So what is it? The EETT? “The European Economic Treason Treaty” that is being robustly implemented by unseen and unelected individuals that are being fully supported by Neo-Liberal policies that are coming from the EU Council, The EU Commission and the ECB spanning across the once Sovereign Nations of Europe. Imagine Greece, Italy, Spain, Portugal and Ireland all holding a Referendum on their continuing membership of the EU?
    Is this the reason why Politicians who work within representative democracies in Ireland and Europe fear Direct Democracy!
    Since the recipient governments had played a role in causing their financial distress, it was … In order to resolve these issue, the German government felt a treaty ….. In March 2013 the Czech Senate voted to impeach Klaus for high treason, in part due …. against the ESM treaty were either inadmissible or unfounded. Ireland.
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    Irish EU Treaty Vote Threatens Chaos
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    – Irish EU treaty vote threatens chaos (Telegraph, Feb. 28, 2012):
    Ireland has shocked Europe with plans for a referendum on the EU’s fiscal treaty, a move that risks an unprecedented fragmentation of the eurozone and a major clash with Germany.
    Premier Enda Kenny said Dublin was acting on legal advice from Ireland’s attorney-general that “on balance” the fiscal compact requires a vote under the country’s constitution. “It gives the Irish people the opportunity to reaffirm Ireland’s commitment to membership of the euro,” he told ashen-faced members of the Dail.
    All three major parties back the treaty but analysts say there is a high risk of rejection by angry voters in the current fractious mood. The compact gives the EU intrusive powers to police the budgets of debtor states, and has been denounced as feudal bondage by Sinn Fein and Ireland’s vociferous eurosceptics. The Irish voted “No” to both the Nice and Lisbon treaties before being made to vote again. Dublin has ruled out a second vote this time.
    The Taoiseach’s announcement sent the euro into sharp dive against the dollar, though it rebounded later. Europe’s leaders thought they had tweaked the wording of the text just enough to avoid an Irish vote.
    Ireland cannot stop the process since a quorum of 12 states brings the treaty into force, but it would be politically untenable to create a new eurozone structure that left one member in limbo.
    German Chancellor Angela Merkel reacted with fury last November when Greece, which on Tuesday night approved €3.2bn of new budget cuts, unexpectedly called a referendum on the terms of its bail-out. Ireland’s move may also rankle, even if deemed less capricious.
    The fiscal compact has totemic significance in Berlin and any sign that the package is fraying may harden opposition in the Bundestag to further EMU rescue measures. Mrs Merkel suffered a serious blow on Monday when she had to rely on opposition votes to pass the Greek loan package due to mounting defections in her own ranks. Her coalition base is in revolt over demands from Brussels and the International Monetary Fund for a boost in the EU rescue machinery (ESM) to €750bn (£635bn), the unspoken condition imposed by the rest of the world for unlocking global aid.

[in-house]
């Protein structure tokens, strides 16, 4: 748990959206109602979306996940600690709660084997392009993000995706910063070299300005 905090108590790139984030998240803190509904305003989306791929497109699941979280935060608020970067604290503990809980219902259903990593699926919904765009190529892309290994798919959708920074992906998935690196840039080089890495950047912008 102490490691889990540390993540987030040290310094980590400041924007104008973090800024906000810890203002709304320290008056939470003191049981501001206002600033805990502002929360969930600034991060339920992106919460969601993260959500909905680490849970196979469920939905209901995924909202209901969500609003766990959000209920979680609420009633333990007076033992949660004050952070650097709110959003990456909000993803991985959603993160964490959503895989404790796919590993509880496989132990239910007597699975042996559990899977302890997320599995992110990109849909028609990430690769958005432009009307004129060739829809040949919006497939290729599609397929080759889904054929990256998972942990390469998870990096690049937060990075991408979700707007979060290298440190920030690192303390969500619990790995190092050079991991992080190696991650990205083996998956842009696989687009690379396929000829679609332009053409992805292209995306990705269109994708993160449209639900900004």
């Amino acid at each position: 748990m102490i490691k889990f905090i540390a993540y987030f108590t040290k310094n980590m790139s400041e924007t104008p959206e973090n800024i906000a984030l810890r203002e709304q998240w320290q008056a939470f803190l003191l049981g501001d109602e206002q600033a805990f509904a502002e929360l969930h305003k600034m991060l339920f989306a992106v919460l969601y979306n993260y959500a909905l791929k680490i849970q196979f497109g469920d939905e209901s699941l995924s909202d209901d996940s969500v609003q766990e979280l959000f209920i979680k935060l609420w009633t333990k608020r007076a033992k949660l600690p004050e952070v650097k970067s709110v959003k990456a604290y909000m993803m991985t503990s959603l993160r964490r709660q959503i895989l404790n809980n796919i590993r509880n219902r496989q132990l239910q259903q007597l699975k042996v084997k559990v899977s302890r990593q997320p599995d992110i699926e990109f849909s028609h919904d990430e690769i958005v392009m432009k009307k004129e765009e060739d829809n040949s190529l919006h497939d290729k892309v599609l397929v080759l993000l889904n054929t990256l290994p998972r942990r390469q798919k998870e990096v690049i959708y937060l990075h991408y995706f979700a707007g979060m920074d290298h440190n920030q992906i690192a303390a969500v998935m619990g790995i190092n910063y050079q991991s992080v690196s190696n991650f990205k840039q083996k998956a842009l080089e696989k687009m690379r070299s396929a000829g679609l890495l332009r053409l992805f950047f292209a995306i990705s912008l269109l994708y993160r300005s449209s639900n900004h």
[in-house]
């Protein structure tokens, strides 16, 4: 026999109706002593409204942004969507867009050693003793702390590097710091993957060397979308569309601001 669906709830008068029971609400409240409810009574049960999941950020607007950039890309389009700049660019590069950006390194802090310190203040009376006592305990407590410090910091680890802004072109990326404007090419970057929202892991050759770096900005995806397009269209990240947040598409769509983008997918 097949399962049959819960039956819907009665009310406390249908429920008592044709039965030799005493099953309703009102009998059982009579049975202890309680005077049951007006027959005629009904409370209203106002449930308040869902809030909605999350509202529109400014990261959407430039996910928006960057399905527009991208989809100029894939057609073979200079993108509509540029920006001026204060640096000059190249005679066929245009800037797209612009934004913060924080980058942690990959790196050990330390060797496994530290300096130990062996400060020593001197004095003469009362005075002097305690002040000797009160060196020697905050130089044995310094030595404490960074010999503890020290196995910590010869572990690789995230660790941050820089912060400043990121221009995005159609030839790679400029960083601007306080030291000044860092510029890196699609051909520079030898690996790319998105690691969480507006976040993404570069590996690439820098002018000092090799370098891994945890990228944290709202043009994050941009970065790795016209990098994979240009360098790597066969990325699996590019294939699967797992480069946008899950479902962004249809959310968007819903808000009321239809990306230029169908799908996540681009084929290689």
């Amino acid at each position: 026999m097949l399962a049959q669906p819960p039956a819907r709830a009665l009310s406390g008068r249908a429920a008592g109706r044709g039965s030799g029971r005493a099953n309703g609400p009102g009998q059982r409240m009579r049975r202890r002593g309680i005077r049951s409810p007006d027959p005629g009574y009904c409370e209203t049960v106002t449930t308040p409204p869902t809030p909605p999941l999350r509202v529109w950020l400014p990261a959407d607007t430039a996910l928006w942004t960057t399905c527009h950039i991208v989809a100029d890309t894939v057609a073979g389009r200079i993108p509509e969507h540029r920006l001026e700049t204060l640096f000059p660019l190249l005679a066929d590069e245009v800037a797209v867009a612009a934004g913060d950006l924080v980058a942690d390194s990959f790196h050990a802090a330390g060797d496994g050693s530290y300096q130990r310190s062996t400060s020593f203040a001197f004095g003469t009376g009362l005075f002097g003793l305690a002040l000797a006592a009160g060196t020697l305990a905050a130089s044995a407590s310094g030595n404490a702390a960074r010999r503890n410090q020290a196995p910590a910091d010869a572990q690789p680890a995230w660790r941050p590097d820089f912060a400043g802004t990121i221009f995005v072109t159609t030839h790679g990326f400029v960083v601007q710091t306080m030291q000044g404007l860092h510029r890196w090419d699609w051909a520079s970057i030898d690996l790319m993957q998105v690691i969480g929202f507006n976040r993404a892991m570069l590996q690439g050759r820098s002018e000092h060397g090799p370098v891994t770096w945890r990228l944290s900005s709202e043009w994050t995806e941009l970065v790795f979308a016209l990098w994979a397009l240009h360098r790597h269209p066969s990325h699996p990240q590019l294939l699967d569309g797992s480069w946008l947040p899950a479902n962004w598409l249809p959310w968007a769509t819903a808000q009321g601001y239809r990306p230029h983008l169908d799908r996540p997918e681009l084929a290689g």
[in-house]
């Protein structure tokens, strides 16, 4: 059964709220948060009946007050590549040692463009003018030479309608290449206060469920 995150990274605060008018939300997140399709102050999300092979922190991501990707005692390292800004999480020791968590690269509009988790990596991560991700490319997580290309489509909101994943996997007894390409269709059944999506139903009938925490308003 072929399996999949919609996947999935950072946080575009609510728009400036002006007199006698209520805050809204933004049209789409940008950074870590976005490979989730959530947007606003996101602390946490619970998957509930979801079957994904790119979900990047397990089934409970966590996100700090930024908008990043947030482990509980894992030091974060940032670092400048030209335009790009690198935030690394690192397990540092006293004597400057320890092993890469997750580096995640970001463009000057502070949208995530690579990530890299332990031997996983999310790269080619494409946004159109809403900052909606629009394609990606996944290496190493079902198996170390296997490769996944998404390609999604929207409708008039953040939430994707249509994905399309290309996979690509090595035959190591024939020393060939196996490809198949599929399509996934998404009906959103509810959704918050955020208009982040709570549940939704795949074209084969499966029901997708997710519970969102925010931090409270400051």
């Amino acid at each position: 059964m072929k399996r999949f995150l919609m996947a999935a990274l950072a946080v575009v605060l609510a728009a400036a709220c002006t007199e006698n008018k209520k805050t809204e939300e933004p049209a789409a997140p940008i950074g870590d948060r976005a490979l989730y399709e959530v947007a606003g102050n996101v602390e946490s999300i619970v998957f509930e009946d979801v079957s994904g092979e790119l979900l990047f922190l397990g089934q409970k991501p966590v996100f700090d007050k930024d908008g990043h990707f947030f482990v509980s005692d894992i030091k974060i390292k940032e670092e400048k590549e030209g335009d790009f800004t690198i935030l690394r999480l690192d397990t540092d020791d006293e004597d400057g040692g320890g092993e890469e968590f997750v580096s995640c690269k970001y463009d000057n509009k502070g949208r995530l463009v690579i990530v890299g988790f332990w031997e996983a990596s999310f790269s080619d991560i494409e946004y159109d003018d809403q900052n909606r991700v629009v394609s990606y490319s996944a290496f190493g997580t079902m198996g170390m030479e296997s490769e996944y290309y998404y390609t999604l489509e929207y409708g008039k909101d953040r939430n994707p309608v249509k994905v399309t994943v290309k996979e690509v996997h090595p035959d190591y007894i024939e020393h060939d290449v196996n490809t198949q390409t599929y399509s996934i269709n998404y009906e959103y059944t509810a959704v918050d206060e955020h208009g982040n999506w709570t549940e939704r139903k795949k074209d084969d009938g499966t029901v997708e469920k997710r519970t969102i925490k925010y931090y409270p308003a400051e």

Any decision has been postponed until after this week’s EU summit. The new requests would push the German share of the funding to well over €300bn, breaching a €211bn ceiling set by the Bundestag in September.
    Ireland will continue to receive loans under its €67bn package from the EU-ECB-IMF “Troika” even if it votes “No” but would be in serious trouble if it needed a second package later. The fiscal compact forbids to use of the ESM bail-out fund for non-signatories.
    While Ireland’s vibrant exports have helped pull the economy out of a death spiral, austerity is still biting deeper. Dublin house prices fell another 4pc in January from a month earlier and are down 57pc from the peak. The money supply is imploding, with real M1 deposits falling at a 9.2pc rate over the past six months.
    There was further bad news in Spain, where it emerged that relapse into recession and ballooning deficits in the regions had pushed the budget deficit to 8.5pc for last year, far above the 6pc target.
    The new government of Mariano Rajoy has concluded that it would be “suicidal” to try to slash the deficit to 4.4pc this year to meet EU demands, fearing that it would drive unemployment to 6m, or more than 25pc. Budget minister Cristobal Montoro warned that it would require €43bn of fiscal cuts to comply, but his request for easier terms met a stony response from Brussels.
    Portugal won Troika approval for the next tranche of money under its €78bn loan package, despite the risk of slippage as recession deepens. “We will not ask for more time or money. There will be no such signal coming from this government,” said finance minister Vitor Gaspar.
    Mr Gaspar defended his orthodox policies from a chorus of critics who say that draconian fiscal cuts will push the economy into a tailspin and prove self-defeating. “Austerity is needed to prevent an even more savage and uncontrollable austerity,” he said.
    The ECB temporarily suspended Greek debt as collateral for bank refinancing, after S&P declared Greece to be in selective default.